Positively-unobtrusive technology is when one’s data environment makes unobtrusive suggestions for better navigating a situation.
An example would be using facial recognition, location recognition and a contacts database search to display critical information on a smart contact lens such as the approaching person’s name, kids’ ages and summary of last conversation.

The farther future: sensors, microscopy, spectroscopy
In the longer-term, the cell phone could contain an all-purpose sensor, a microscope, spectroscope and other features. The sensor could provide both health and environmental monitoring, tracking biomarker readings (e.g.; cardiac event, blood pressure, breathing, metabolism, etc.) and ambient air quality and toxin exposure, serving as an early warning system. Microscope-on-a-chip and spectroscope-on-a-chip technology could be used for advanced diagnostics, using physical port or wireless connectivity to read recyclable or disposable cartridges of blood prick slide samples for mobile diagnosis or to determine the composition of any physical sample. Energy may be supplied via solar power (like the Nokia Morph concept phone), ambient body-heat recharging or other thermoelectric mechanism. Carbon-offsetting, organic interfaces and other componentry may be standard.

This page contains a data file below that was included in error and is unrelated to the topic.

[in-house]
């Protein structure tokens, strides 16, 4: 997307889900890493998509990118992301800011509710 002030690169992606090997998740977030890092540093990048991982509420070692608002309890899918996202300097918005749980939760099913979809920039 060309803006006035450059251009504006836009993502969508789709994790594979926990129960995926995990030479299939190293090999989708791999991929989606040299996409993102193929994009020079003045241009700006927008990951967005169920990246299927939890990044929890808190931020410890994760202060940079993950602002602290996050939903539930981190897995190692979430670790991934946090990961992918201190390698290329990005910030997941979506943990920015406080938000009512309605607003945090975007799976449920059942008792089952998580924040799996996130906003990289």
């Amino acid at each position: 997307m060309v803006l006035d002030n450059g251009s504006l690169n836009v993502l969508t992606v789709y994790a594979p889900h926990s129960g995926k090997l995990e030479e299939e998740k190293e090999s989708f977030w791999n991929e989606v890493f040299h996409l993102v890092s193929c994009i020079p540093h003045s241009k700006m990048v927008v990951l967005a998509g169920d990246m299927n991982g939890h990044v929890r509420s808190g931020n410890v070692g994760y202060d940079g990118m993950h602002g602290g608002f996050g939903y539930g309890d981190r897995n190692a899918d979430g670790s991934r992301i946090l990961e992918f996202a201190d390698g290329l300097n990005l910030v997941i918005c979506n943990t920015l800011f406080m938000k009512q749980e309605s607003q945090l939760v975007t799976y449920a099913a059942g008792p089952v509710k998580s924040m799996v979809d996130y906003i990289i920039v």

Sunday, January 11, 2009

Heard from the future…

  • I don’t feel like myself in this upload anymore
  • I only got 98% fidelity in my revivification
  • You must be a newbie, you never get full reload on a reviv
  • I don’t want to be so present to my experience
  • I don’t want to remember all my memories, I want to edit out x, y, z and enhance a, b, c and…
  • I don’t want all my actions (and possibly thoughts) recorded by public cameras and sensor nodes
  • Why did I reembody as a (man, dog, robot, hummingbird, bee, network node, airplane, etc.)?
  • What is the construct "I"?
  • Is this virtual world virtual? Where is the real virtual world?
  • I think that AI over there is a few methods short of a class library

Sunday, January 04, 2009

Future of health social networks